- Simon HsiehLv 71 decade agoFavorite Answer
In quantum mechanics, the Stern–Gerlach experiment, named after Otto Stern and Walther Gerlach, is a celebrated experiment in 1922 on deflection of particles, often used to illustrate basic principles of quantum mechanics. It can be used to demonstrate that electrons and atoms have intrinsically quantum properties, and how measurement in quantum mechanics affects the system being measured.
2007-03-07 17:11:10 補充：
2007-03-07 17:12:03 補充：
the Davisson-Germer experiment provided a critically important confirmation of the de Broglie hypothesis that particles, such as electrons, could behave as waves. More generally, it helped cement the acceptance of quantum mechanics and of Schrödinger's wave equation.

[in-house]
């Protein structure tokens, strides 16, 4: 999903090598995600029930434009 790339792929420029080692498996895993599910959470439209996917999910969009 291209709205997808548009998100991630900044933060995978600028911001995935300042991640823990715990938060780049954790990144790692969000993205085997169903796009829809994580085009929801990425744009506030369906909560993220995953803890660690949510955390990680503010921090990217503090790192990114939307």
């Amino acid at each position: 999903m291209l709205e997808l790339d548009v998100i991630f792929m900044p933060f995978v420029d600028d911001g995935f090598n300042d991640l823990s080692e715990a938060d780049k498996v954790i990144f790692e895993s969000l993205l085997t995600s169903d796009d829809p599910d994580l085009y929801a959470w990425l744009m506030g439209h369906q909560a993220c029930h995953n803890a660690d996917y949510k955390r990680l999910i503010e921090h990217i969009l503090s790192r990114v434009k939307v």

2007-03-07 17:12:28 補充：
More generally, it helped cement the acceptance of quantum mechanics and of Schrödinger's wave equation.
2007-03-07 17:12:56 補充：
In 1927 at Bell Labs, Clinton Davisson and Lester Germer fired slow moving electrons at a crystalline nickel target. The angular dependence of the reflected electron intensity was measured, and was determined to have the same diffraction pattern as those predicted by Bragg for X-Rays.
2007-03-07 17:13:05 補充：
This experiment, like Arthur Compton's experiment which gave support to the particle-like nature of light, lent support to de Broglie's hypothesis on the wave-like nature of matter and completed the wave-particle duality hypothesis, which was a fundamental step in quantum theory.